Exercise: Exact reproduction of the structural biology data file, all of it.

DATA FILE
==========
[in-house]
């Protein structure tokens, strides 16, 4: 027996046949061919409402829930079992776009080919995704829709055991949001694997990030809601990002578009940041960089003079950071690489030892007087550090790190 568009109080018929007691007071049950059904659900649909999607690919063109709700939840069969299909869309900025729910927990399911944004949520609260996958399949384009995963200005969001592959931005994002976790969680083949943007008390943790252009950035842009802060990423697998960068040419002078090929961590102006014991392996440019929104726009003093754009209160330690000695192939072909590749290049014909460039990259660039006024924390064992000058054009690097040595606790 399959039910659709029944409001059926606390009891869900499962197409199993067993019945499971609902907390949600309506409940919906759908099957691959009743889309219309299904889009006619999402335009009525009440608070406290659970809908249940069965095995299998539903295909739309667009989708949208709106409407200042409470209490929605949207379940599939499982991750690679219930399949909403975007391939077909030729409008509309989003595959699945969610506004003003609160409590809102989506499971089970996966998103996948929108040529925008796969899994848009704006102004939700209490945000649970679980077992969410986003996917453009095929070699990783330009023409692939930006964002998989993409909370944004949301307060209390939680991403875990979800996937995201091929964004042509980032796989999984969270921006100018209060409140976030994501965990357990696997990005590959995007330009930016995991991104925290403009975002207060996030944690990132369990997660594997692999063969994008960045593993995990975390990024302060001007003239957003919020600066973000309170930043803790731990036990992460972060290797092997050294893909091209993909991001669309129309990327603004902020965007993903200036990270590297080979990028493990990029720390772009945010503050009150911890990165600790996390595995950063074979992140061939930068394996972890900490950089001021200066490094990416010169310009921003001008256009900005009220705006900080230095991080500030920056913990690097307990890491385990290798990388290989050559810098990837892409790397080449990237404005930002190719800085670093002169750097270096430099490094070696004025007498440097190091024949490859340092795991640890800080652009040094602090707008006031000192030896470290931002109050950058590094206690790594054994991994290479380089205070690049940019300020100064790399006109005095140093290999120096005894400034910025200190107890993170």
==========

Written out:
[in-house]
């Protein structure tokens, strides 16, 4: 027996046949061919409402829930079992776009080919995704829709055991949001694997990030809601990002578009940041960089003079950071690489030892007087550090790190 568009109080018929007691007071049950059904659900649909999607690919063109709700939840069969299909869309900025729910927990399911944004949520609260996958399949384009995963200005969001592959931005994002976790969680083949943007008390943790252009950035842009802060990423697998960068040419002078090929961590102006014991392996440019929104726009003093754009209160330690000695192939072909590749290049014909460039990259660039006024924390064992000058054009690097040595606790 399959039910659709029944409001059926606390009891869900499962197409199993067993019945499971609902907390949600309506409940919906759908099957691959009743889309219309299904889009006619999402335009009525009440608070406290659970809908249940069965095995299998539903295909739309667009989708949208709106409407200042409470209490929605949207379940599939499982991750690679219930399949909403975007391939077909030729409008509309989003595959699945969610506004003003609160409590809102989506499971089970996966998103996948929108040529925008796969899994848009704006102004939700209490945000649970679980077992969410986003996917453009095929070699990783330009023409692939930006964002998989993409909370944004949301307060209390939680991403875990979800996937995201091929964004042509980032796989999984969270921006100018209060409140976030994501965990357990696997990005590959995007330009930016995991991104925290403009975002207060996030944690990132369990997660594997692999063969994008960045593993995990975390990024302060001007003239957003919020600066973000309170930043803790731990036990992460972060290797092997050294893909091209993909991001669309129309990327603004902020965007993903200036990270590297080979990028493990990029720390772009945010503050009150911890990165600790996390595995950063074979992140061939930068394996972890900490950089001021200066490094990416010169310009921003001008256009900005009220705006900080230095991080500030920056913990690097307990890491385990290798990388290989050559810098990837892409790397080449990237404005930002190719800085670093002169750097270096430099490094070696004025007498440097190091024949490859340092795991640890800080652009040094602090707008006031000192030896470290931002109050950058590094206690790594054994991994290479380089205070690049940019300020100064790399006109005095140093290999120096005894400034910025200190107890993170």